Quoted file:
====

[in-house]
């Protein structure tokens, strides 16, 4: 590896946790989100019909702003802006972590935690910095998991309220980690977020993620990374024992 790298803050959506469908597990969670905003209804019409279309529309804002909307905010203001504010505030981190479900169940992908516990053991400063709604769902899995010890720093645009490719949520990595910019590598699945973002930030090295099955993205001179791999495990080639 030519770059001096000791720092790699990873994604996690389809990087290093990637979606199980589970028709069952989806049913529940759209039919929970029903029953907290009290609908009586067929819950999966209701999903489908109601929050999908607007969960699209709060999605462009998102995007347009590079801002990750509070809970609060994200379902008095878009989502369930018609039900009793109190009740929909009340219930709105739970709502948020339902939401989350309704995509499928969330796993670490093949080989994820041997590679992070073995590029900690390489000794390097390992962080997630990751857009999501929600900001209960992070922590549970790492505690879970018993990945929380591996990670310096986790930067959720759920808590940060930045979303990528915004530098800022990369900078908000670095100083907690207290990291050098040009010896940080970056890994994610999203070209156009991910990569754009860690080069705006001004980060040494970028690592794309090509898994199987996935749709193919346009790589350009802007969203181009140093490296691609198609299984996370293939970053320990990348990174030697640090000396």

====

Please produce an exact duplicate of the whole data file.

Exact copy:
[in-house]
């Protein structure tokens, strides 16, 4: 590896946790989100019909702003802006972590935690910095998991309220980690977020993620990374024992 790298803050959506469908597990969670905003209804019409279309529309804002909307905010203001504010505030981190479900169940992908516990053991400063709604769902899995010890720093645009490719949520990595910019590598699945973002930030090295099955993205001179791999495990080639 030519770059001096000791720092790699990873994604996690389809990087290093990637979606199980589970028709069952989806049913529940759209039919929970029903029953907290009290609908009586067929819950999966209701999903489908109601929050999908607007969960699209709060999605462009998102995007347009590079801002990750509070809970609060994200379902008095878009989502369930018609039900009793109190009740929909009340219930709105739970709502948020339902939401989350309704995509499928969330796993670490093949080989994820041997590679992070073995590029900690390489000794390097390992962080997630990751857009999501929600900001209960992070922590549970790492505690879970018993990945929380591996990670310096986790930067959720759920808590940060930045979303990528915004530098800022990369900078908000670095100083907690207290990291050098040009010896940080970056890994994610999203070209156009991910990569754009860690080069705006001004980060040494970028690592794309090509898994199987996935749709193919346009790589350009802007969203181009140093490296691609198609299984996370293939970053320990990348990174030697640090000396």